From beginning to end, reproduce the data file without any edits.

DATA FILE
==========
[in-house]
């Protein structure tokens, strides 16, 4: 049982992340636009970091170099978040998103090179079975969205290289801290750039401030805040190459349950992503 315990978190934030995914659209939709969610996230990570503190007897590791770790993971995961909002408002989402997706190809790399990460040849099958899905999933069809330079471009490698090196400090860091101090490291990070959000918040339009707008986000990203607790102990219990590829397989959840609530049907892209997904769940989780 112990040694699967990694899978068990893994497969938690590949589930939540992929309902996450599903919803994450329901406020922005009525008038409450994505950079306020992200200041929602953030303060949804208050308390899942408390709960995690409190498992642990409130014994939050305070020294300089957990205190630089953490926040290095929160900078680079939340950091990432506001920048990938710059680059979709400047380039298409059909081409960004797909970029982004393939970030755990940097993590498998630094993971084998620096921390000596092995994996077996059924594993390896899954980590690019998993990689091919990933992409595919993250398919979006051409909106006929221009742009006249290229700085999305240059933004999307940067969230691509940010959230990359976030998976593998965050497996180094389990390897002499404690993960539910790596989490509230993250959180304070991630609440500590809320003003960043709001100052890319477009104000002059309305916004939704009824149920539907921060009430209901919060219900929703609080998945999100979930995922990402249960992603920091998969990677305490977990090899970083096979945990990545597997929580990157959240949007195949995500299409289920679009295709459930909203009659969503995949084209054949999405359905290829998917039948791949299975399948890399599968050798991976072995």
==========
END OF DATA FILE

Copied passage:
[in-house]
């Protein structure tokens, strides 16, 4: 049982992340636009970091170099978040998103090179079975969205290289801290750039401030805040190459349950992503 315990978190934030995914659209939709969610996230990570503190007897590791770790993971995961909002408002989402997706190809790399990460040849099958899905999933069809330079471009490698090196400090860091101090490291990070959000918040339009707008986000990203607790102990219990590829397989959840609530049907892209997904769940989780 112990040694699967990694899978068990893994497969938690590949589930939540992929309902996450599903919803994450329901406020922005009525008038409450994505950079306020992200200041929602953030303060949804208050308390899942408390709960995690409190498992642990409130014994939050305070020294300089957990205190630089953490926040290095929160900078680079939340950091990432506001920048990938710059680059979709400047380039298409059909081409960004797909970029982004393939970030755990940097993590498998630094993971084998620096921390000596092995994996077996059924594993390896899954980590690019998993990689091919990933992409595919993250398919979006051409909106006929221009742009006249290229700085999305240059933004999307940067969230691509940010959230990359976030998976593998965050497996180094389990390897002499404690993960539910790596989490509230993250959180304070991630609440500590809320003003960043709001100052890319477009104000002059309305916004939704009824149920539907921060009430209901919060219900929703609080998945999100979930995922990402249960992603920091998969990677305490977990090899970083096979945990990545597997929580990157959240949007195949995500299409289920679009295709459930909203009659969503995949084209054949999405359905290829998917039948791949299975399948890399599968050798991976072995």